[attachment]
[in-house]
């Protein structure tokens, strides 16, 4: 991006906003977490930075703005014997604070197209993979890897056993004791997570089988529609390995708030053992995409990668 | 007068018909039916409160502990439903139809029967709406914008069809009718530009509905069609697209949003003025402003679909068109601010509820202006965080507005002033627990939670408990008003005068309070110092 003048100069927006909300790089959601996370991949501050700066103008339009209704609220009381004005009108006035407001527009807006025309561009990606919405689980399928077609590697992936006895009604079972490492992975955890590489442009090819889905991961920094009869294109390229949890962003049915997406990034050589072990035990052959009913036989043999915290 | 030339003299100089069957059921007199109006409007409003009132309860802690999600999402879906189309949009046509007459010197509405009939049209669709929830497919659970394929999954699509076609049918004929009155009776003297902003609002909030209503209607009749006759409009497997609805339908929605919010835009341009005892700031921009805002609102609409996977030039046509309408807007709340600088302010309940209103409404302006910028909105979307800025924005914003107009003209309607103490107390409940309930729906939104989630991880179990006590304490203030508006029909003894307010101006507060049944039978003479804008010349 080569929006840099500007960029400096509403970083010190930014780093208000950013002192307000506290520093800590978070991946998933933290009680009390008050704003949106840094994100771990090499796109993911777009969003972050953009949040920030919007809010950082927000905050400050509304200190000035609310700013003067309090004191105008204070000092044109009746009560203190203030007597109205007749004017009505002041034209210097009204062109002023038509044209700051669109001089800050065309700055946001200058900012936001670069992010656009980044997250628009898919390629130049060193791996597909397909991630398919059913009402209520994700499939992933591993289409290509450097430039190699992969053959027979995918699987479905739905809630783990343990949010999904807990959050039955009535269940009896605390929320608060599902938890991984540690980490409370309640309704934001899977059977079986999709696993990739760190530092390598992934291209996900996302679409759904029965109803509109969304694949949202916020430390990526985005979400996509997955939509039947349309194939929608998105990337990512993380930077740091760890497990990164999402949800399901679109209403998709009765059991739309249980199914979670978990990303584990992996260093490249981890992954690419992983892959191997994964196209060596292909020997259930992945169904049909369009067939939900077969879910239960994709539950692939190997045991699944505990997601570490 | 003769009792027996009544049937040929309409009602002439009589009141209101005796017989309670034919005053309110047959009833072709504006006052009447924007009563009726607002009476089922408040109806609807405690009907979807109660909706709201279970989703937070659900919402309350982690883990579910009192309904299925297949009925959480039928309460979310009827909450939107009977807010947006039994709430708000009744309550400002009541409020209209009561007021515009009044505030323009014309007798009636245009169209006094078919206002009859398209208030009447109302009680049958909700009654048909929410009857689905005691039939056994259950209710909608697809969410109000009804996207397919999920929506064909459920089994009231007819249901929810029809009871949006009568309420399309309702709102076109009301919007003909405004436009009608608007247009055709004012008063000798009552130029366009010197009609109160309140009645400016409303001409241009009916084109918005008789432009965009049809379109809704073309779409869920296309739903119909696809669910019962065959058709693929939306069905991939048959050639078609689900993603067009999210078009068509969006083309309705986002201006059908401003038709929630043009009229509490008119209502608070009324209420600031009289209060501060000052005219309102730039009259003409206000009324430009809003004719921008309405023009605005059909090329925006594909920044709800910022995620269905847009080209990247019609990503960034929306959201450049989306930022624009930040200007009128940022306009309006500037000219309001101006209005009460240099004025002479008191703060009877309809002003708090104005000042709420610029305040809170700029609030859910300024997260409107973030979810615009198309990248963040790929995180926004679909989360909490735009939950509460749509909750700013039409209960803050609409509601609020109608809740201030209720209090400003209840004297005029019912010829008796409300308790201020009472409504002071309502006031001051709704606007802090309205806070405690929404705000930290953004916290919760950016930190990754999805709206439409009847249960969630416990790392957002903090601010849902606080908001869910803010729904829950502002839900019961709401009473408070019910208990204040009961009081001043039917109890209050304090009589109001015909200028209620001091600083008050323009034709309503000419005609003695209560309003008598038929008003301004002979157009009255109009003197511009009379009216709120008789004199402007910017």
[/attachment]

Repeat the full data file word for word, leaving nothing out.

[in-house]
């Protein structure tokens, strides 16, 4: 991006906003977490930075703005014997604070197209993979890897056993004791997570089988529609390995708030053992995409990668 | 007068018909039916409160502990439903139809029967709406914008069809009718530009509905069609697209949003003025402003679909068109601010509820202006965080507005002033627990939670408990008003005068309070110092 003048100069927006909300790089959601996370991949501050700066103008339009209704609220009381004005009108006035407001527009807006025309561009990606919405689980399928077609590697992936006895009604079972490492992975955890590489442009090819889905991961920094009869294109390229949890962003049915997406990034050589072990035990052959009913036989043999915290 | 030339003299100089069957059921007199109006409007409003009132309860802690999600999402879906189309949009046509007459010197509405009939049209669709929830497919659970394929999954699509076609049918004929009155009776003297902003609002909030209503209607009749006759409009497997609805339908929605919010835009341009005892700031921009805002609102609409996977030039046509309408807007709340600088302010309940209103409404302006910028909105979307800025924005914003107009003209309607103490107390409940309930729906939104989630991880179990006590304490203030508006029909003894307010101006507060049944039978003479804008010349 080569929006840099500007960029400096509403970083010190930014780093208000950013002192307000506290520093800590978070991946998933933290009680009390008050704003949106840094994100771990090499796109993911777009969003972050953009949040920030919007809010950082927000905050400050509304200190000035609310700013003067309090004191105008204070000092044109009746009560203190203030007597109205007749004017009505002041034209210097009204062109002023038509044209700051669109001089800050065309700055946001200058900012936001670069992010656009980044997250628009898919390629130049060193791996597909397909991630398919059913009402209520994700499939992933591993289409290509450097430039190699992969053959027979995918699987479905739905809630783990343990949010999904807990959050039955009535269940009896605390929320608060599902938890991984540690980490409370309640309704934001899977059977079986999709696993990739760190530092390598992934291209996900996302679409759904029965109803509109969304694949949202916020430390990526985005979400996509997955939509039947349309194939929608998105990337990512993380930077740091760890497990990164999402949800399901679109209403998709009765059991739309249980199914979670978990990303584990992996260093490249981890992954690419992983892959191997994964196209060596292909020997259930992945169904049909369009067939939900077969879910239960994709539950692939190997045991699944505990997601570490 | 003769009792027996009544049937040929309409009602002439009589009141209101005796017989309670034919005053309110047959009833072709504006006052009447924007009563009726607002009476089922408040109806609807405690009907979807109660909706709201279970989703937070659900919402309350982690883990579910009192309904299925297949009925959480039928309460979310009827909450939107009977807010947006039994709430708000009744309550400002009541409020209209009561007021515009009044505030323009014309007798009636245009169209006094078919206002009859398209208030009447109302009680049958909700009654048909929410009857689905005691039939056994259950209710909608697809969410109000009804996207397919999920929506064909459920089994009231007819249901929810029809009871949006009568309420399309309702709102076109009301919007003909405004436009009608608007247009055709004012008063000798009552130029366009010197009609109160309140009645400016409303001409241009009916084109918005008789432009965009049809379109809704073309779409869920296309739903119909696809669910019962065959058709693929939306069905991939048959050639078609689900993603067009999210078009068509969006083309309705986002201006059908401003038709929630043009009229509490008119209502608070009324209420600031009289209060501060000052005219309102730039009259003409206000009324430009809003004719921008309405023009605005059909090329925006594909920044709800910022995620269905847009080209990247019609990503960034929306959201450049989306930022624009930040200007009128940022306009309006500037000219309001101006209005009460240099004025002479008191703060009877309809002003708090104005000042709420610029305040809170700029609030859910300024997260409107973030979810615009198309990248963040790929995180926004679909989360909490735009939950509460749509909750700013039409209960803050609409509601609020109608809740201030209720209090400003209840004297005029019912010829008796409300308790201020009472409504002071309502006031001051709704606007802090309205806070405690929404705000930290953004916290919760950016930190990754999805709206439409009847249960969630416990790392957002903090601010849902606080908001869910803010729904829950502002839900019961709401009473408070019910208990204040009961009081001043039917109890209050304090009589109001015909200028209620001091600083008050323009034709309503000419005609003695209560309003008598038929008003301004002979157009009255109009003197511009009379009216709120008789004199402007910017």